Varicella‐zoster virus latency in human ganglia

@article{Kennedy2002VaricellazosterVL,
  title={Varicella‐zoster virus latency in human ganglia},
  author={P. Kennedy},
  journal={Reviews in Medical Virology},
  year={2002},
  volume={12}
}
  • P. Kennedy
  • Published 2002
  • Biology, Medicine
  • Reviews in Medical Virology
Varicella‐zoster virus (VZV) is a human herpesvirus which causes varicella (chickenpox) as a primary infection, and, following a variable period during which it remains in latent form in trigeminal and dorsal root ganglia, reactivates in later life to cause herpes zoster (shingles). VZV is a significant cause of neurological disease including post‐herpetic neuralgia which may be persistent and highly resistant to treatment, and small and large vessel encephalitis. VZV infections are more… Expand
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  • P. Kennedy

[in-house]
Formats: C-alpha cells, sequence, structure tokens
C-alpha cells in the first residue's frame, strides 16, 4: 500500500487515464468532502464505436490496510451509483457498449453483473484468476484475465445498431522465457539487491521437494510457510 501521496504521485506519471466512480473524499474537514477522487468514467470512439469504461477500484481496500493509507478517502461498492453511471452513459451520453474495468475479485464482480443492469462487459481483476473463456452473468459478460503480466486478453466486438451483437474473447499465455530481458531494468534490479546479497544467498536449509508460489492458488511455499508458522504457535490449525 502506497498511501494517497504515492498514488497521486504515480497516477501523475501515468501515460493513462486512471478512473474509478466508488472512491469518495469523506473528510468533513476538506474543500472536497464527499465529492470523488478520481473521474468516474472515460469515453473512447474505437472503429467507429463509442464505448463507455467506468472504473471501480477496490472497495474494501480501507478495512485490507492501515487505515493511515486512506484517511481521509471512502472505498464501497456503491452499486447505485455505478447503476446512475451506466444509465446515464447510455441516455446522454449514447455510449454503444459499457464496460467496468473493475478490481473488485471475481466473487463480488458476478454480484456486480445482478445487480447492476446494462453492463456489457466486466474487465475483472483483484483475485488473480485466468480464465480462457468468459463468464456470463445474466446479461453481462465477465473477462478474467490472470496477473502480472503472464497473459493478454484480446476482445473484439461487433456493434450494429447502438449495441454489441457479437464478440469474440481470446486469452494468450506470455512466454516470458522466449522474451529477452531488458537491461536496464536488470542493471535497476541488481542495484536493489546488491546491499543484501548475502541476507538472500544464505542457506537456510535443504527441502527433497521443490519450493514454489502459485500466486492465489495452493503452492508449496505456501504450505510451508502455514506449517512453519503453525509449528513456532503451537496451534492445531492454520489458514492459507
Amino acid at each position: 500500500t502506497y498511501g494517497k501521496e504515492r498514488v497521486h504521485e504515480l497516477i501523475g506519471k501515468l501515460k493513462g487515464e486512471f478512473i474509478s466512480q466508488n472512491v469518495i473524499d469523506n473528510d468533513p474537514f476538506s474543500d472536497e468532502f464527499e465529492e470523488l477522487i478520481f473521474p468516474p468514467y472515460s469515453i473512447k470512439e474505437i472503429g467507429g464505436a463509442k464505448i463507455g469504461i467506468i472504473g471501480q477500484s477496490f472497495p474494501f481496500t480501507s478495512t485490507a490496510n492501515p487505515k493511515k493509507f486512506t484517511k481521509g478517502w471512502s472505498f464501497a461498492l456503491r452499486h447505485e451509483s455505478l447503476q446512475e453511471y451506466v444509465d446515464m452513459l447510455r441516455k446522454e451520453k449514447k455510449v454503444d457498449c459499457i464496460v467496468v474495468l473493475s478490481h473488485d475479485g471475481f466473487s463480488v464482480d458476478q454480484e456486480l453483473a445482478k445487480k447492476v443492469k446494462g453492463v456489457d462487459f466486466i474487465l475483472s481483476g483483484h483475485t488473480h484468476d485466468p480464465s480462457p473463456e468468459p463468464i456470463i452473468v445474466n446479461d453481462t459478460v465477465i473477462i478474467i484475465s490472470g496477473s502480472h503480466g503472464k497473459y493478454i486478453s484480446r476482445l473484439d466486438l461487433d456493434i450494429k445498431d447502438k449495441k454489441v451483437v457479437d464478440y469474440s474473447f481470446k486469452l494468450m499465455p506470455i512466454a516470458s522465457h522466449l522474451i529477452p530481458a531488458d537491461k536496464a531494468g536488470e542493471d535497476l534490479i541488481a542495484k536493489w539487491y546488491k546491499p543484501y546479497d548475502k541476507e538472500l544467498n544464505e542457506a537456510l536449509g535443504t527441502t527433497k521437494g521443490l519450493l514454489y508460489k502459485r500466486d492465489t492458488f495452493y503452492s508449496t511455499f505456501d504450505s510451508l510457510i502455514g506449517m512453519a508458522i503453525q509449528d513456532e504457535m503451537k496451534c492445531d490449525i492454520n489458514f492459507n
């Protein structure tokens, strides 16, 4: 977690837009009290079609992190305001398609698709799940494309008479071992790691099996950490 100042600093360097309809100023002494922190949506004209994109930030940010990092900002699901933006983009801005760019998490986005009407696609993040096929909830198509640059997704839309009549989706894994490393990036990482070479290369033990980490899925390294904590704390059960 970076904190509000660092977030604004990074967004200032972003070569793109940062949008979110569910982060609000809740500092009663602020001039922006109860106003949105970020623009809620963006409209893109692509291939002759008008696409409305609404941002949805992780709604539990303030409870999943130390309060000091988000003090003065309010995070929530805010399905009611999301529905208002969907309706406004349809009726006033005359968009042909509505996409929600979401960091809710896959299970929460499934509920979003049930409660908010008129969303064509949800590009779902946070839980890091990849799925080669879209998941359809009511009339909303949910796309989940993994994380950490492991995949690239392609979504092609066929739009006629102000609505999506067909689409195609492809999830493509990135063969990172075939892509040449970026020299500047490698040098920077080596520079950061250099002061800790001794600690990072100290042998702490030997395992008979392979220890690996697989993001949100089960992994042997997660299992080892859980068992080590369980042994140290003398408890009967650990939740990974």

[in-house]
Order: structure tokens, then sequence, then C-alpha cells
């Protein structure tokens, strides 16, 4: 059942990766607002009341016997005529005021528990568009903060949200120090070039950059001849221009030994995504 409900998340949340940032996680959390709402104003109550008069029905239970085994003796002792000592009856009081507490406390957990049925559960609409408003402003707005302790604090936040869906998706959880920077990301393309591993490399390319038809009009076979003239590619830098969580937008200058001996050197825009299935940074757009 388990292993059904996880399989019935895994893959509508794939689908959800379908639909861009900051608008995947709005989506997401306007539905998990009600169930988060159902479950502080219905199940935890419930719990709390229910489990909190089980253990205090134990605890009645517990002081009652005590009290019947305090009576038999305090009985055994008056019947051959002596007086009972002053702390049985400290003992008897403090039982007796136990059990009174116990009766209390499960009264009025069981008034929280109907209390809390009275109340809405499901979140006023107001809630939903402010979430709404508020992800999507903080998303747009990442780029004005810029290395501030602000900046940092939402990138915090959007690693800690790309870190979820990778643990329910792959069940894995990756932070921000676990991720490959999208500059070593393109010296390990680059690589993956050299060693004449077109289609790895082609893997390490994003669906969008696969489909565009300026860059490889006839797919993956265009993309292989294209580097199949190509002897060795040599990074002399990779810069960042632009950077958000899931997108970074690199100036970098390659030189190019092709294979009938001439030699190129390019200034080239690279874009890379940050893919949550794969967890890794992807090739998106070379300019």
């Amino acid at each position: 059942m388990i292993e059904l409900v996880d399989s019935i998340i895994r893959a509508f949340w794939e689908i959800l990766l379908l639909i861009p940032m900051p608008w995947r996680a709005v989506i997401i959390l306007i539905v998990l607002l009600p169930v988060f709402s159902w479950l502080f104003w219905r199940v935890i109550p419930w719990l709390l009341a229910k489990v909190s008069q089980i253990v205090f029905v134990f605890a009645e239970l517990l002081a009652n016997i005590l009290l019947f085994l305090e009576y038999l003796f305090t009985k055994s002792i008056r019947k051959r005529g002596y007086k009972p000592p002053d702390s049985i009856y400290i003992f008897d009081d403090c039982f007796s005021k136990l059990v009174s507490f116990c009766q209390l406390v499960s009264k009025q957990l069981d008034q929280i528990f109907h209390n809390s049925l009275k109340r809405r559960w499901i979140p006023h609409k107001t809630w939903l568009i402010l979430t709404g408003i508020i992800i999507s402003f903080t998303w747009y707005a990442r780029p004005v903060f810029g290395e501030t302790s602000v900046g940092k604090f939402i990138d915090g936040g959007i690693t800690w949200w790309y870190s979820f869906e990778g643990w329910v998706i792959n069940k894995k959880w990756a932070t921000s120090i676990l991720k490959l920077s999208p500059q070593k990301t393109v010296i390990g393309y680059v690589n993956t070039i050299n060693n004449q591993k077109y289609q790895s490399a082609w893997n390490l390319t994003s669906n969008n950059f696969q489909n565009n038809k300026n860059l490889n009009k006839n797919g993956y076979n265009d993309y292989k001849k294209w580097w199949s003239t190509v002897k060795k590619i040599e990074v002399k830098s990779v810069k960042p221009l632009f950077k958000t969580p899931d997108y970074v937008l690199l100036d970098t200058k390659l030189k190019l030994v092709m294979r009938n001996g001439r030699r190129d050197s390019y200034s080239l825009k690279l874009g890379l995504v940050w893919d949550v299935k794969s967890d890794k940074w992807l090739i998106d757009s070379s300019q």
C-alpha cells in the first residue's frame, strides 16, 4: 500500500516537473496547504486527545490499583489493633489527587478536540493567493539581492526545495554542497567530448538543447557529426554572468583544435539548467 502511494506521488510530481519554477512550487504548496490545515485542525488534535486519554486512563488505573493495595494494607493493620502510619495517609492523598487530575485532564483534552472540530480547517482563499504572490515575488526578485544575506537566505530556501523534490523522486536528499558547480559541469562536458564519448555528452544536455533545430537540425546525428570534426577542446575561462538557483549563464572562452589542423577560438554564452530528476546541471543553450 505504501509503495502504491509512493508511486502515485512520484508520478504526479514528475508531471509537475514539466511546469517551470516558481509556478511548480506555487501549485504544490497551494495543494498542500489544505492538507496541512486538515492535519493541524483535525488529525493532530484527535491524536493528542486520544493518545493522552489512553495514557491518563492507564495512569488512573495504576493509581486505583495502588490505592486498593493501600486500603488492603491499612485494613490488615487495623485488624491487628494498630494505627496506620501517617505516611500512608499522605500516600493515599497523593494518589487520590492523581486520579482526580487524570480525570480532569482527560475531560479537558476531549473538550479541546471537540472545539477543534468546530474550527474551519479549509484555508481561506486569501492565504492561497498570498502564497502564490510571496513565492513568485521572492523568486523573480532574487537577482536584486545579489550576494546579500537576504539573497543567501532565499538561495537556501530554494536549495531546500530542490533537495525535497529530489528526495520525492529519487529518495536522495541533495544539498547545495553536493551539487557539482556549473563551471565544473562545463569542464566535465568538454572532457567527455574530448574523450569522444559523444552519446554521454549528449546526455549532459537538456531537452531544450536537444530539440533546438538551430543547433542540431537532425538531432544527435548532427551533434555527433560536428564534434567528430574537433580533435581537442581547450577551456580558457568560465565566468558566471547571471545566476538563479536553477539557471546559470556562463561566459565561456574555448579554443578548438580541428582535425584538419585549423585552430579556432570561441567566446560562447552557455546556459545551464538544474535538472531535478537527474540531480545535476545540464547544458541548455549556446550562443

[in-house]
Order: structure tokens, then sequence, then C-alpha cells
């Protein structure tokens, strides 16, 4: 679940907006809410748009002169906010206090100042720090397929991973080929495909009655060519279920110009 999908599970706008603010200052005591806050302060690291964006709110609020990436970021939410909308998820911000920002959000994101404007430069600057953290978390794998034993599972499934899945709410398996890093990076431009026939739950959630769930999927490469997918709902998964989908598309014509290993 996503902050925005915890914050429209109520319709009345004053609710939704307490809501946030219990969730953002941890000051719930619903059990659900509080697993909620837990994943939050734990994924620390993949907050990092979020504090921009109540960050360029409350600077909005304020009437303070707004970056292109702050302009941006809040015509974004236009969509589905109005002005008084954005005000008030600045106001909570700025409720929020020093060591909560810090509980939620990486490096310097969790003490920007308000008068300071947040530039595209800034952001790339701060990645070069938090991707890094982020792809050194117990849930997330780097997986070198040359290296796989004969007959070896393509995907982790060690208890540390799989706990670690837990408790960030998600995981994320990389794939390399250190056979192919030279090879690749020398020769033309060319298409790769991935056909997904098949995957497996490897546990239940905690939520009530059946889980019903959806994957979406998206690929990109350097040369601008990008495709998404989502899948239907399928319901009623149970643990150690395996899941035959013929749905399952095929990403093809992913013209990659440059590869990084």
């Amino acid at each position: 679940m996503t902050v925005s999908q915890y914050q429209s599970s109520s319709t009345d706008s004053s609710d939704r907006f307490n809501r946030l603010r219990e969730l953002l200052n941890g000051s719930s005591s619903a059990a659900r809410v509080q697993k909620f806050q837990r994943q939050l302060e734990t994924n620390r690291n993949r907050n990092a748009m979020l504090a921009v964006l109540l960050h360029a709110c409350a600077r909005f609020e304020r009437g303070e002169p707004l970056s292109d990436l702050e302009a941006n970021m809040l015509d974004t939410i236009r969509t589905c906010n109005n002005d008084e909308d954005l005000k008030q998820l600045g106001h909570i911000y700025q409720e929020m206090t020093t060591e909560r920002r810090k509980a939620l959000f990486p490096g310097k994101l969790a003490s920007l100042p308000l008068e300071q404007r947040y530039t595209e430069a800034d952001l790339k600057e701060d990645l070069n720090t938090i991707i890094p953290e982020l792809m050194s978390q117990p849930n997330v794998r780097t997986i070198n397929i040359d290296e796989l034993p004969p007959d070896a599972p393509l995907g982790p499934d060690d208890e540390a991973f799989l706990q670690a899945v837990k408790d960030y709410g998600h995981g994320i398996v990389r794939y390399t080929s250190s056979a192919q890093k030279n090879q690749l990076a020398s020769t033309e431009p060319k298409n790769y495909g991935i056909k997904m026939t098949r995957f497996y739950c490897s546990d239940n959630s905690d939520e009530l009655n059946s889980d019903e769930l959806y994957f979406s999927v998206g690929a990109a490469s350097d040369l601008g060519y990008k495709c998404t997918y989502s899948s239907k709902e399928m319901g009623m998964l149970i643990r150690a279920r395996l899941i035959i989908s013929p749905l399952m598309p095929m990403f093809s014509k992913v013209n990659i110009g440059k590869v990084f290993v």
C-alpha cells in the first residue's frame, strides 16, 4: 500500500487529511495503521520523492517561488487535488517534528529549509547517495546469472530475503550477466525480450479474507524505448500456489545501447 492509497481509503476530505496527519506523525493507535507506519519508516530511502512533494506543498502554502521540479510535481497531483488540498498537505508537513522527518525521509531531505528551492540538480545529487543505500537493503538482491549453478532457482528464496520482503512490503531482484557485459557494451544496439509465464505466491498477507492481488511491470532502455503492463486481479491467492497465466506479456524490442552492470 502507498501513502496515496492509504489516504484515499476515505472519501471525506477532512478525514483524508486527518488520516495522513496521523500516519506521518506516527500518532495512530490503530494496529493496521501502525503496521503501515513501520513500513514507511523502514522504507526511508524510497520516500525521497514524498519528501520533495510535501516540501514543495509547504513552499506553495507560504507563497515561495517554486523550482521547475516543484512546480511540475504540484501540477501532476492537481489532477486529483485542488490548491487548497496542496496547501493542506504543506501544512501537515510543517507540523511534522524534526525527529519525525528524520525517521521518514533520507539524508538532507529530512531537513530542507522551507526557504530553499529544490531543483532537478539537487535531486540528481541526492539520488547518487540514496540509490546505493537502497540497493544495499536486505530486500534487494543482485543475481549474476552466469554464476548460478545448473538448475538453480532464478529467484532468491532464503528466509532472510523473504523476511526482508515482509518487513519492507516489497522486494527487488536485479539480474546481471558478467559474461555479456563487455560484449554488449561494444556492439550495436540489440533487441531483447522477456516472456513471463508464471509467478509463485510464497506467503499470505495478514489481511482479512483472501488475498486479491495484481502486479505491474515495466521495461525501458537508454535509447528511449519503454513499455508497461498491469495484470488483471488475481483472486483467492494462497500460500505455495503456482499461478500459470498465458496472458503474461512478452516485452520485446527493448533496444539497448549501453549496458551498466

• Biology, Medicine
  • Journal of neurovirology
  • 2002
TLDR
Although the cell specificity of latent VZV has been controversial for almost a decade, it is now widely accepted that the virus is mainly latent in neuronal cells, with only a small proportion of non-neuronal cells infected. Expand
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TLDR
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Advances in the understanding of the pathogenesis and epidemiology of herpes zoster.
TLDR
An overview of the emerging understanding of the epidemiology and pathogenesis of varicella and HZ is provided, in addition to exploring the current theories on latency and reactivation. Expand
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TLDR
The biological, medical, and neurological aspects of acute, latent, and reactivated infections with the neurotropic herpes viruses are reviewed. Expand
Zoster Sine Herpete
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VZV reactivation without rash can cause many, if not all, of the other neurologic disorders known to be associated with zoster, including vasculopathy, myelopathy, the Ramsay Hunt syndrome, meningoencephalitis, polyneuritis cranialis, cerebellitis, and necrotizing retinitis. Expand
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An overview of herpes zoster (shingles) is provided, with an emphasis on its potential complications, management, and prevention in the elderly population. Expand
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